I am finally reading Mark Batterson's "Win The Day" book. It is what I expected it to be - a great read. I am so glad to have it. The other day I was so impressed by a couple of lessons in the third chapter that I made my kids read them out loud during our hangout time at the dinner table. This is one of the benefits my family is accruing from having dinner together every night. It's not just for catching up and laughs but also learning together and taking in God's word.

The lessons I pulled out aren't new to me, but how Mark put them across is the best way I would want to pass them along to the people I am mentoring like my children. I had them read these lessons out loud to drum some of the points I have been reinforcing to them recently. The first lesson is "Excellence is mundane." The second is "Consistently consistent." And the third is "One more lap." Let's start with the first lesson in this post and take it from there.

The first lesson is "Excellence is mundane." Here, Mark used the example of Michael Phelps, the most decorated Olympian of all time, winner of twenty-three gold medals. This was a perfect example as my kids are familiar with Phelps from their years of intense swimming training. Mark brought out the fact that although Phelps body is tailor-made for the pool, we tend to overemphasize genetics while underappreciating work ethics.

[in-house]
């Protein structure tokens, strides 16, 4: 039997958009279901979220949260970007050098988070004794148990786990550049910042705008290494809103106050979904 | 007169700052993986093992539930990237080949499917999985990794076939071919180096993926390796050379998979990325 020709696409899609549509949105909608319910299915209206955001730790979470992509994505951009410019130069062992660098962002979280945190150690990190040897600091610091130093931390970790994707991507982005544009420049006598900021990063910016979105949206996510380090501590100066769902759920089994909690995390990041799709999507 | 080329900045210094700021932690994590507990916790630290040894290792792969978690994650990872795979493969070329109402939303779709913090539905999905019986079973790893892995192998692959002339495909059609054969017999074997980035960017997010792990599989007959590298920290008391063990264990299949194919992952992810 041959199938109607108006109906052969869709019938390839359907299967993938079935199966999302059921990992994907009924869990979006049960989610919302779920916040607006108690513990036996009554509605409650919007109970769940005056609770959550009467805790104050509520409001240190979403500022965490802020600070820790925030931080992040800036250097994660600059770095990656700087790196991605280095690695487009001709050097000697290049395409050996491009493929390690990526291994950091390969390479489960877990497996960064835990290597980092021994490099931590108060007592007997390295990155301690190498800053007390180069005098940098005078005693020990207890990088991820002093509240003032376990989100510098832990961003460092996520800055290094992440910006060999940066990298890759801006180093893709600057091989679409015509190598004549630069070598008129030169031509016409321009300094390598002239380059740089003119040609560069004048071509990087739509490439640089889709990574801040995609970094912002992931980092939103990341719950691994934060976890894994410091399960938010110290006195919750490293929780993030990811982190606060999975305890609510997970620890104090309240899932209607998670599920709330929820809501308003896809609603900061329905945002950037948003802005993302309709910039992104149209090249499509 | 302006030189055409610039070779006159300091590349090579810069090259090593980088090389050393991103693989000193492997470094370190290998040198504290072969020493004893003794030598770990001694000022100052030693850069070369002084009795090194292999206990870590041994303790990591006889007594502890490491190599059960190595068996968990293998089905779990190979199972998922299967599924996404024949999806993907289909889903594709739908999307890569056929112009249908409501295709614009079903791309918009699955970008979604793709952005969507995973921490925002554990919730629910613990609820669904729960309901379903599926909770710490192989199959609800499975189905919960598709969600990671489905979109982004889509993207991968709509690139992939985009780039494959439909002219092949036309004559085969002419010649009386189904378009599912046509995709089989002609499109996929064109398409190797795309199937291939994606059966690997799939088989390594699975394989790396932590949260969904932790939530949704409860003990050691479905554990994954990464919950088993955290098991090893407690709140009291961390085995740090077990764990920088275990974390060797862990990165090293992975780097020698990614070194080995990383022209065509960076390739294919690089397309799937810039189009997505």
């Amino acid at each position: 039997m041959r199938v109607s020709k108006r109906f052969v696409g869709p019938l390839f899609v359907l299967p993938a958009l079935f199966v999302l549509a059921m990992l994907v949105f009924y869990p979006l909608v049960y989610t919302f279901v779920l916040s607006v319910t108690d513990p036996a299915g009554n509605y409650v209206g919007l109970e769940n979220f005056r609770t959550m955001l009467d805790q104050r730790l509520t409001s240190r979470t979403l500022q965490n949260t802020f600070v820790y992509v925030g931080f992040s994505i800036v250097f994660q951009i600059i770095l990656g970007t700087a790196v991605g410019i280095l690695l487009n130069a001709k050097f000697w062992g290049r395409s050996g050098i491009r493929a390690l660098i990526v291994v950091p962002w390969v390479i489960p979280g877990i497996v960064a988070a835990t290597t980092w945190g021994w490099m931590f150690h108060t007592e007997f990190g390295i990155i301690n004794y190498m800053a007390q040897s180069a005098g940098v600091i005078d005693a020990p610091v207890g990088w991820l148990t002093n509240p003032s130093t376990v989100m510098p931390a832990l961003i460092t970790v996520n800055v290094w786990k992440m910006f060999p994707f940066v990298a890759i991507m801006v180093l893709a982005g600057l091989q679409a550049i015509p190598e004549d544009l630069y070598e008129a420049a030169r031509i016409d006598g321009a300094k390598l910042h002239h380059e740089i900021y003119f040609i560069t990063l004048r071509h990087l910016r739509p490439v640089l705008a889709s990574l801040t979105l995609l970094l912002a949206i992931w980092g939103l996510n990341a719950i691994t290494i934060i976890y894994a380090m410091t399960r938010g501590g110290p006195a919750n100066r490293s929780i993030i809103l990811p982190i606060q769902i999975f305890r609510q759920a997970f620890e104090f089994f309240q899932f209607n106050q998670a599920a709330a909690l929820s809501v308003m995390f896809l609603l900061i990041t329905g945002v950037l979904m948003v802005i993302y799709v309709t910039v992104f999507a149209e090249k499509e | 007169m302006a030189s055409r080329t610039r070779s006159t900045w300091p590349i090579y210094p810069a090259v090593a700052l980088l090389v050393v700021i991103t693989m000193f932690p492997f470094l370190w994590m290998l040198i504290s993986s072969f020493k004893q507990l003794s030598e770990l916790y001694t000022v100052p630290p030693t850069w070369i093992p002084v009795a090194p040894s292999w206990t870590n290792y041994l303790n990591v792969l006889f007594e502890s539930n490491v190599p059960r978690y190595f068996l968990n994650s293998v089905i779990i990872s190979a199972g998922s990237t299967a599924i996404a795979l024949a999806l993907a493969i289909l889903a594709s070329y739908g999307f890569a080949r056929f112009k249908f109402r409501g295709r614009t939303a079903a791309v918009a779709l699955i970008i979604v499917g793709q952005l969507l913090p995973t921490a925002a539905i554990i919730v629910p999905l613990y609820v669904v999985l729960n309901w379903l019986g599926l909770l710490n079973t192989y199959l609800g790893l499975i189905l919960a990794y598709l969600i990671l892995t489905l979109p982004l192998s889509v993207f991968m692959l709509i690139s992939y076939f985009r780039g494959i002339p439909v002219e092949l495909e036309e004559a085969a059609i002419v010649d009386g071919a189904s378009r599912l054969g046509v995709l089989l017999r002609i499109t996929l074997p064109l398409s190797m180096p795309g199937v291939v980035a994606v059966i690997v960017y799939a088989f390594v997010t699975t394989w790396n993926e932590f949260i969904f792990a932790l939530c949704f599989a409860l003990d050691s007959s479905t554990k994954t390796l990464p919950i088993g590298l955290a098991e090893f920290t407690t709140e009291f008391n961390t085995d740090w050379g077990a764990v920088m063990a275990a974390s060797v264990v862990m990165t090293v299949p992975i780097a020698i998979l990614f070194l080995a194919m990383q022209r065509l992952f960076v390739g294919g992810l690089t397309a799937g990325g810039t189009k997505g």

When Phelps was a teenager, he agreed to train on Sundays at the request of his coach. His coach said, "Great, we just got 52 more workouts in than your competitors, because most people take Sundays off."

Mark put it rightly so that the gold medal generally goes to the person who puts in the most time and effort. All other things being equal, fifty-two extra workouts is what wins the gold, wins the day. And that's true no matter what you do. The secret is surprisingly simply, says Mark: "Excellence is mundane." This is good because it means the playing field is more level than you might think.

Stressing the point, Mark continues by saying that it's easy to envy the success of others while ignoring the sacrifices that made it possible. "Quit envying their outcomes and start imitating their inputs."

I like what Mark says next. He says, "Excellence seems miraculous but it's actually quite mundane. Excellence is a habit that is repeated consistently and correctly over and over again."